patience is possibly the most valuable virtue to a server and i do my best to keep this in mind while at work. if someone holds me hostage at their table while they take ten minutes to decide what they want to eat, i may be seething inside and curling my toes and writing a “to do” list on my dupe pad, but not in a way that will draw they’re attention. the fact that my patience is usually well-compensated makes everyone more bearable.
there are, to be fair, certain times when i’m more susceptible to fury and frustration than others. these occur on especially busy nights, when a table is seated for the third or fourth time in an evening, or when i’m hungry or hung over. hunger makes for the most nasty version of me. there are also certain customer behaviors that are more likely to put me over the edge. touching me to get my attention is absolutely one of those things. and lately, something new has been cropping up; customers asking for water when their glass is more than three quarters full.
i’ve struggled to think of an acceptable reason for this request. is it because people don’t think anyone will fill their water when it gets legitimately low? why the lack of faith? someone is nearly always circling our dining room with a water pitcher. where are these people used to dining? as a diner, i actually wish waiters would leave my glass alone until i was actually near the bottom and skip the constant topping off.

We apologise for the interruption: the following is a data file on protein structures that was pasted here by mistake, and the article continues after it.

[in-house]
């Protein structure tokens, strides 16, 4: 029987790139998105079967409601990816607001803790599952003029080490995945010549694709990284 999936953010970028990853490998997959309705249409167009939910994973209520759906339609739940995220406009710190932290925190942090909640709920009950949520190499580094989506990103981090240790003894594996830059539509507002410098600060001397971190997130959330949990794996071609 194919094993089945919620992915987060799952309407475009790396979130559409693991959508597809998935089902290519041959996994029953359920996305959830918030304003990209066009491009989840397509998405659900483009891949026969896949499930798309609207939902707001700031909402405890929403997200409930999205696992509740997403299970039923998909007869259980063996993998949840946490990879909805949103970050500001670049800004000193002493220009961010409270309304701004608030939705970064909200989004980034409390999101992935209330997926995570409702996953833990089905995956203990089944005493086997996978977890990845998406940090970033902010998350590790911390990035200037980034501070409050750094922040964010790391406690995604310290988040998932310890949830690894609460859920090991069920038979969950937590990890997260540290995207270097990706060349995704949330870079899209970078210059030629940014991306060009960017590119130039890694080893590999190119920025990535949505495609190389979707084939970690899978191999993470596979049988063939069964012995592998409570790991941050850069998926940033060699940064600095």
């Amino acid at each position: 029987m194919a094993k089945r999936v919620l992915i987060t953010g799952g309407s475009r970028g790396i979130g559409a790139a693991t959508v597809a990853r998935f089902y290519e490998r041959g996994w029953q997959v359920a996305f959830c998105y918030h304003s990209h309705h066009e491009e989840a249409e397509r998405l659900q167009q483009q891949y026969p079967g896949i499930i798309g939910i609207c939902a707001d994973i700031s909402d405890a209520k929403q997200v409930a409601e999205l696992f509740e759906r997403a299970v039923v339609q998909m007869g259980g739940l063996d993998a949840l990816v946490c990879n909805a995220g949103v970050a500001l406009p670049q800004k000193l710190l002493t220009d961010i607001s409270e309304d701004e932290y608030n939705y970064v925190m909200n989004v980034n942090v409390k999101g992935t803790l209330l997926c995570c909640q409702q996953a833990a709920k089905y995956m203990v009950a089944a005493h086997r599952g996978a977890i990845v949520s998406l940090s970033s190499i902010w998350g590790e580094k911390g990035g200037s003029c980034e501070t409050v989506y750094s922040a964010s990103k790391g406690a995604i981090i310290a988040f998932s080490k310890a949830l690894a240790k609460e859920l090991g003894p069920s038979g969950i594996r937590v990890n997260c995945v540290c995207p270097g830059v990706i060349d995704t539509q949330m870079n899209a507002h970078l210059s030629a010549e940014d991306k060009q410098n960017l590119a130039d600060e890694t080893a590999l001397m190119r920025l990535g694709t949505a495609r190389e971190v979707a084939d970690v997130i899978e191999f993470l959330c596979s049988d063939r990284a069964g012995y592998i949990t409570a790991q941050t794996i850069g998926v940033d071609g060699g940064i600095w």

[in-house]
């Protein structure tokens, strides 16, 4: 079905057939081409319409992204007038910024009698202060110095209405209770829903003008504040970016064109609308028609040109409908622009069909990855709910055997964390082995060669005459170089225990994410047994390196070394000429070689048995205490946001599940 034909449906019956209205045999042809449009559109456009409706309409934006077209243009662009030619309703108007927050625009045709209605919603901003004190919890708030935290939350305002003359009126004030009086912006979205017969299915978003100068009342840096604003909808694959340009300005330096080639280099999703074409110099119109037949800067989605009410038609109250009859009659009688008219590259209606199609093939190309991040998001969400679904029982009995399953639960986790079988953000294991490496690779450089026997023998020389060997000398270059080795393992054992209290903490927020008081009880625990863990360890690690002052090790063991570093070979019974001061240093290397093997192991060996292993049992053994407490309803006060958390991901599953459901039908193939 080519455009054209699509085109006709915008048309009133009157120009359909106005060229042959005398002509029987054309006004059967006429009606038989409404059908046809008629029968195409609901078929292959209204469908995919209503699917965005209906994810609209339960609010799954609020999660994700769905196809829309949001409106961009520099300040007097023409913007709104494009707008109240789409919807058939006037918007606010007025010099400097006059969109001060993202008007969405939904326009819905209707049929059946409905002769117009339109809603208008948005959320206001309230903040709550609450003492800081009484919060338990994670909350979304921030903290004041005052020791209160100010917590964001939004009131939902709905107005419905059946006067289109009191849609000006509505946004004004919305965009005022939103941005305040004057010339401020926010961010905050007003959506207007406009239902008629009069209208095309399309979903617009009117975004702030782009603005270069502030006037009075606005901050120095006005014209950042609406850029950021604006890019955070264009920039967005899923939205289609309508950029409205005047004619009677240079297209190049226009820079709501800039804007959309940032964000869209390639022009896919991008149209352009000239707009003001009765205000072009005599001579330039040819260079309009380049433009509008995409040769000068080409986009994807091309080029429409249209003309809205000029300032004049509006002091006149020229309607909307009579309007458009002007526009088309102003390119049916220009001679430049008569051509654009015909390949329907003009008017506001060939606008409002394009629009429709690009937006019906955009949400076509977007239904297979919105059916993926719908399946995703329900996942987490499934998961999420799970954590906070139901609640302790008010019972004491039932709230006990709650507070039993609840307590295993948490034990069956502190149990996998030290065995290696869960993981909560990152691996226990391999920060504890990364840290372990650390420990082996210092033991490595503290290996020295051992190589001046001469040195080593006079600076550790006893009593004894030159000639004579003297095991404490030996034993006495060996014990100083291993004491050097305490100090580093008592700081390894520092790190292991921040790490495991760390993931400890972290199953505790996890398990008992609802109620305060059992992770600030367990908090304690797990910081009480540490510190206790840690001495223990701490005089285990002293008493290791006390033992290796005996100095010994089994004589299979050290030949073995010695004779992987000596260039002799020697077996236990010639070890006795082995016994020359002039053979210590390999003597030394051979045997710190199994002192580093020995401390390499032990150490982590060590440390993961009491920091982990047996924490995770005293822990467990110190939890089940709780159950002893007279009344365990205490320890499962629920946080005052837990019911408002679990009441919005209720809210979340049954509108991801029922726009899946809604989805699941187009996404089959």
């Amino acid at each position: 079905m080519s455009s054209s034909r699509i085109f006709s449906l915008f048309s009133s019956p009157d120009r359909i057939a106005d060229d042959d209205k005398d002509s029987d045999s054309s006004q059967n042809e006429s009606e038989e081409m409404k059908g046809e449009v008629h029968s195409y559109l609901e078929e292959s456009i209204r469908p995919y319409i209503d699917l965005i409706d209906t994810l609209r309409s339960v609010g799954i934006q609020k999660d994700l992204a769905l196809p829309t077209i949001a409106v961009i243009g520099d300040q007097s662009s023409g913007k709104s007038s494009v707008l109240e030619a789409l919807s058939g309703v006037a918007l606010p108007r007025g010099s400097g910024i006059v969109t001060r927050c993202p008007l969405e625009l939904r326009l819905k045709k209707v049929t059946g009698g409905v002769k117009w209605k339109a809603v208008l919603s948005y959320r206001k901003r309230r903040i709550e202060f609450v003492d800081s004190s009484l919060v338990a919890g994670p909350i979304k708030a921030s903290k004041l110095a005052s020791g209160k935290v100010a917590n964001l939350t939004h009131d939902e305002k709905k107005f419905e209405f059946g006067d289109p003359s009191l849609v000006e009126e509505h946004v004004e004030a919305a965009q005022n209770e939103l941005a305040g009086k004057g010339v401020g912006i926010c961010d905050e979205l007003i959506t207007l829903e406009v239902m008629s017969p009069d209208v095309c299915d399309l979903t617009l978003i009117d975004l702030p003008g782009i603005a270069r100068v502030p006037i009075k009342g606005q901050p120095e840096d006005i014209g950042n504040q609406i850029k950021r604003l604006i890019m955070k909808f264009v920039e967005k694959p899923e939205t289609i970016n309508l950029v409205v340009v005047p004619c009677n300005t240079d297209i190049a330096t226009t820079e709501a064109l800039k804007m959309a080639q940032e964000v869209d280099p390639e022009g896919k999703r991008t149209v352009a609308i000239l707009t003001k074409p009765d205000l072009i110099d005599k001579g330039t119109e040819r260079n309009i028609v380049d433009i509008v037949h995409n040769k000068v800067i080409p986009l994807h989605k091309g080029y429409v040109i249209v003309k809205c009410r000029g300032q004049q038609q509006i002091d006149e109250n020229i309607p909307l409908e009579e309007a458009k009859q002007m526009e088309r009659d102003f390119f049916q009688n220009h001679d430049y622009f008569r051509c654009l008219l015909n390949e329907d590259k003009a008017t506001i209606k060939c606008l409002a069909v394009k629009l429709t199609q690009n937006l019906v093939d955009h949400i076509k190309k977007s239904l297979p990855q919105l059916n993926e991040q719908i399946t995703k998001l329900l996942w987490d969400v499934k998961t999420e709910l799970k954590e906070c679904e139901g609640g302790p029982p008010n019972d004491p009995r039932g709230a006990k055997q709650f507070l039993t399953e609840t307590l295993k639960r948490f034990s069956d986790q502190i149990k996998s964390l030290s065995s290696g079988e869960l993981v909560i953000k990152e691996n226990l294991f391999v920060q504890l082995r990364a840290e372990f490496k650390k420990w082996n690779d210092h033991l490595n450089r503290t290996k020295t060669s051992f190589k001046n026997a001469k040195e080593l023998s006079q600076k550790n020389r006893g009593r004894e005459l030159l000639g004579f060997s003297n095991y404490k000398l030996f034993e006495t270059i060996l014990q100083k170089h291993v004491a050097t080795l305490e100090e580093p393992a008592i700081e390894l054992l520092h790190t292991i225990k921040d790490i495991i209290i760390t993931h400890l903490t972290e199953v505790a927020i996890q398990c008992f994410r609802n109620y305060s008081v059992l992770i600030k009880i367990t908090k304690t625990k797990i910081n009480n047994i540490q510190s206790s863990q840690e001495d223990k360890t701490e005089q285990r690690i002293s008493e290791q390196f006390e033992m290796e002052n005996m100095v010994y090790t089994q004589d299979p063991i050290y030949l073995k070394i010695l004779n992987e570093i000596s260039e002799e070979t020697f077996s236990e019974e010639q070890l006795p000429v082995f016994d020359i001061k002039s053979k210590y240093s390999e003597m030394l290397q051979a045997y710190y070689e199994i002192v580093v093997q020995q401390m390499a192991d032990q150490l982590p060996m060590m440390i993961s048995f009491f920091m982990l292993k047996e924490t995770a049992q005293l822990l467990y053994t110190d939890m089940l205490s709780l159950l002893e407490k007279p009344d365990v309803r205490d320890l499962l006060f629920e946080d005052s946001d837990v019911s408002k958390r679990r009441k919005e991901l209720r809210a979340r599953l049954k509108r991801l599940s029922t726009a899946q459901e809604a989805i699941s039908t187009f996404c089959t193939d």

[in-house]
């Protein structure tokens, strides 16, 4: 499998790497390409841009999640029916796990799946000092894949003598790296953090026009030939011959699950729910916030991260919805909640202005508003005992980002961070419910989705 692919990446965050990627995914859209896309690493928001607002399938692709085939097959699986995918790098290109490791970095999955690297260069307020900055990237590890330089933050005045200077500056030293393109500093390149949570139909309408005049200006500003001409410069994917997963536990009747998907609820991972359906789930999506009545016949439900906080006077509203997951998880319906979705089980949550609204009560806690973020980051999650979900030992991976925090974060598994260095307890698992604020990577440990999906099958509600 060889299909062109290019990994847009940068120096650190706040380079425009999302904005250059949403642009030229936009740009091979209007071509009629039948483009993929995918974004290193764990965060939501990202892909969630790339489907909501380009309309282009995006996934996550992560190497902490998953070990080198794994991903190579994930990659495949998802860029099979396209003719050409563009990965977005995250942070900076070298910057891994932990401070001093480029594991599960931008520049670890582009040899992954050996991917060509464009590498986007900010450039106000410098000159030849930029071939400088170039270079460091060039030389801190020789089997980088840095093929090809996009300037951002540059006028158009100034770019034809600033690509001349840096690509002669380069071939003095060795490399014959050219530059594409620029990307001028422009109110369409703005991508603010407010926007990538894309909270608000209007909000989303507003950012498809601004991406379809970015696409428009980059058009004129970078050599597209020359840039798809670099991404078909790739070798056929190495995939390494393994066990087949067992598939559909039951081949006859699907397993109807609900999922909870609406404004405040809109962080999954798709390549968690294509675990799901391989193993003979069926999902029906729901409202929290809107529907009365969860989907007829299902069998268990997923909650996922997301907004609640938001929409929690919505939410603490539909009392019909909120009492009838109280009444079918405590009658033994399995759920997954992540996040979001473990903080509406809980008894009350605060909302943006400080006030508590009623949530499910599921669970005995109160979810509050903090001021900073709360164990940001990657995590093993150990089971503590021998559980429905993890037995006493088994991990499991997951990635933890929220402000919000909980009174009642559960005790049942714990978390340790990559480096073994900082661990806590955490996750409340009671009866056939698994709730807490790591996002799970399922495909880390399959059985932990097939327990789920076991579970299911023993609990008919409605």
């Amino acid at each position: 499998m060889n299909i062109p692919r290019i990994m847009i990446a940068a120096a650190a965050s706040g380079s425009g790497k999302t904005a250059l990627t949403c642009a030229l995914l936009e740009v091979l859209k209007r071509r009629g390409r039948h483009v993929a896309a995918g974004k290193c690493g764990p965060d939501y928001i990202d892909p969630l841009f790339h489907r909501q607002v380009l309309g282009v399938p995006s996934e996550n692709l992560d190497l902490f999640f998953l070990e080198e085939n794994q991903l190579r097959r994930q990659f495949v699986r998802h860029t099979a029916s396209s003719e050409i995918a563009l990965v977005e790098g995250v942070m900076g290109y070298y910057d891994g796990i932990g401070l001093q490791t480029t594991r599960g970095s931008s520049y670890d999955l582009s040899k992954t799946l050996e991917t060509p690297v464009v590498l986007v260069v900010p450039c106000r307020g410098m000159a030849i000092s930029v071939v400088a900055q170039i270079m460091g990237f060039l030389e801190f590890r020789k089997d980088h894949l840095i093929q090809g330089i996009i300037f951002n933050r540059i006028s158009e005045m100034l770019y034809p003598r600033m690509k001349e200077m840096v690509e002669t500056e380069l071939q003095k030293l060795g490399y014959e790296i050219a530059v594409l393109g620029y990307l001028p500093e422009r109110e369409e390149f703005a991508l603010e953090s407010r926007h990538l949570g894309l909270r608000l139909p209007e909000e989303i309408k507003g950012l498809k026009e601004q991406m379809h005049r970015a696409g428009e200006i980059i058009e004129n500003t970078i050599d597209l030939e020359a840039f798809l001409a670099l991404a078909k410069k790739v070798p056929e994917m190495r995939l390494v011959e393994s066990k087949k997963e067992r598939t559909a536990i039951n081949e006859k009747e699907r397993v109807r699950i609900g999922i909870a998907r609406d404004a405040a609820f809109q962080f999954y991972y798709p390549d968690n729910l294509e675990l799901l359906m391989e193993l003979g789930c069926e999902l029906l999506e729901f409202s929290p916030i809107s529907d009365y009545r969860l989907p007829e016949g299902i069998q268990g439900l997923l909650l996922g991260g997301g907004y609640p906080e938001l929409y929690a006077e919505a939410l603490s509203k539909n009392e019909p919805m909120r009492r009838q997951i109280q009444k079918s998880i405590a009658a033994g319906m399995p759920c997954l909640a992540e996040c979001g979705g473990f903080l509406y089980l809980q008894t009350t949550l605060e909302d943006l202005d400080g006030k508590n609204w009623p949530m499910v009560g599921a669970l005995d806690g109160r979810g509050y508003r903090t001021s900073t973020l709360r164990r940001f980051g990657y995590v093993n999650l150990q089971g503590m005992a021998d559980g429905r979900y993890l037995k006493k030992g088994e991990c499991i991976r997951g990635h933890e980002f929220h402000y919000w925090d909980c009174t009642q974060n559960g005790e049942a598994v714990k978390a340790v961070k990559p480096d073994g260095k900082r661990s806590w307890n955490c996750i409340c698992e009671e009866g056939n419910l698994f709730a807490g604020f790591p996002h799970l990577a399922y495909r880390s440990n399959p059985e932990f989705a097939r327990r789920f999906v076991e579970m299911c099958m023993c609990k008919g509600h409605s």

can this fall into the “because of the recession” category like so many other things lately? are people unconsciously hoarding their water, one of the few free things at a restaurant? or, even worse, is it a control issue? do (some!) diners like to make demands of their servers simply because they can, because it makes them feel special to ask for something, no matter how unnecessary, and have it delivered to them?
the other day a gentleman (simply the generic word for a male customer) was finishing his glass of water as i approached with the water pitcher. it’s not a subtle pitcher; in fact, it’s rather bulbous and awkwardly large. i paused near his table so he could return the glass to the table so i might refill it. instead of doing so, however, he persisted to keep the upturned glass to his lips, making sucking sounds while attempting to tongue any last condensation from it.
this tiny drama gave my suspicion a strong nod of confirmation. these water tantrums weren’t about not having enough water (or this guy would have just let me refill his glass), but something more petty.
by the way, march 22-28 is world water week, and the week many local restaurants participate in unicef’s tap project. diners are asked to donate a dollar to improve drinking water in places where there aren’t waiters to refill your riedel stem wear with pelligrino. hopefully there will soon be a list of participating seattle restaurant’s here.